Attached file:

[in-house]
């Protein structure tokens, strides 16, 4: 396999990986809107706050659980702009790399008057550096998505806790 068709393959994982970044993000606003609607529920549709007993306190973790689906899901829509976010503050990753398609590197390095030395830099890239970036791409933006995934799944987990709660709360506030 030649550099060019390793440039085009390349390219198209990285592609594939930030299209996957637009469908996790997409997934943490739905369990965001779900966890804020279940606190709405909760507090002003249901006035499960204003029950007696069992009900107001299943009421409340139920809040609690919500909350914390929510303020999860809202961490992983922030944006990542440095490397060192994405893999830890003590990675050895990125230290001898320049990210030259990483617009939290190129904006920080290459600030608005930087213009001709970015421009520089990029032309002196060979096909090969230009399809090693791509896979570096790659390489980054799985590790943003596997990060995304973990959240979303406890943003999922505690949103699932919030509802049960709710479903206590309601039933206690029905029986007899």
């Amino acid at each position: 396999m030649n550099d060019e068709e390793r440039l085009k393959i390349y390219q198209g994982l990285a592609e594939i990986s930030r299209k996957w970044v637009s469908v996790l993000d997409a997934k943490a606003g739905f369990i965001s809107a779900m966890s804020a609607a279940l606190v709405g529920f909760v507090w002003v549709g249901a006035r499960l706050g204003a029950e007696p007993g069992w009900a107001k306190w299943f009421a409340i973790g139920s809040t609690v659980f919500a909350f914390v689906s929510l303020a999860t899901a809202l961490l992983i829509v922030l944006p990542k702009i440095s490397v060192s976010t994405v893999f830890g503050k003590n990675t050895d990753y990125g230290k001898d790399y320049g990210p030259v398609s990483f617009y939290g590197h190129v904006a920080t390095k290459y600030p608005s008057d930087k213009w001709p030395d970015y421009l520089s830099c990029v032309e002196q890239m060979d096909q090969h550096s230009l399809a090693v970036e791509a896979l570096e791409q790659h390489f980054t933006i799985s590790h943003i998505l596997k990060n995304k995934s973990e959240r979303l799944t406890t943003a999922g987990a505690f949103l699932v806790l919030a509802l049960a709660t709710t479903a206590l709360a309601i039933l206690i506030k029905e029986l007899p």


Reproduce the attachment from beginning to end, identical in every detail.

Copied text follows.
[in-house]
């Protein structure tokens, strides 16, 4: 396999990986809107706050659980702009790399008057550096998505806790 068709393959994982970044993000606003609607529920549709007993306190973790689906899901829509976010503050990753398609590197390095030395830099890239970036791409933006995934799944987990709660709360506030 030649550099060019390793440039085009390349390219198209990285592609594939930030299209996957637009469908996790997409997934943490739905369990965001779900966890804020279940606190709405909760507090002003249901006035499960204003029950007696069992009900107001299943009421409340139920809040609690919500909350914390929510303020999860809202961490992983922030944006990542440095490397060192994405893999830890003590990675050895990125230290001898320049990210030259990483617009939290190129904006920080290459600030608005930087213009001709970015421009520089990029032309002196060979096909090969230009399809090693791509896979570096790659390489980054799985590790943003596997990060995304973990959240979303406890943003999922505690949103699932919030509802049960709710479903206590309601039933206690029905029986007899």
């Amino acid at each position: 396999m030649n550099d060019e068709e390793r440039l085009k393959i390349y390219q198209g994982l990285a592609e594939i990986s930030r299209k996957w970044v637009s469908v996790l993000d997409a997934k943490a606003g739905f369990i965001s809107a779900m966890s804020a609607a279940l606190v709405g529920f909760v507090w002003v549709g249901a006035r499960l706050g204003a029950e007696p007993g069992w009900a107001k306190w299943f009421a409340i973790g139920s809040t609690v659980f919500a909350f914390v689906s929510l303020a999860t899901a809202l961490l992983i829509v922030l944006p990542k702009i440095s490397v060192s976010t994405v893999f830890g503050k003590n990675t050895d990753y990125g230290k001898d790399y320049g990210p030259v398609s990483f617009y939290g590197h190129v904006a920080t390095k290459y600030p608005s008057d930087k213009w001709p030395d970015y421009l520089s830099c990029v032309e002196q890239m060979d096909q090969h550096s230009l399809a090693v970036e791509a896979l570096e791409q790659h390489f980054t933006i799985s590790h943003i998505l596997k990060n995304k995934s973990e959240r979303l799944t406890t943003a999922g987990a505690f949103l699932v806790l919030a509802l049960a709660t709710t479903a206590l709360a309601i039933l206690i506030k029905e029986l007899p």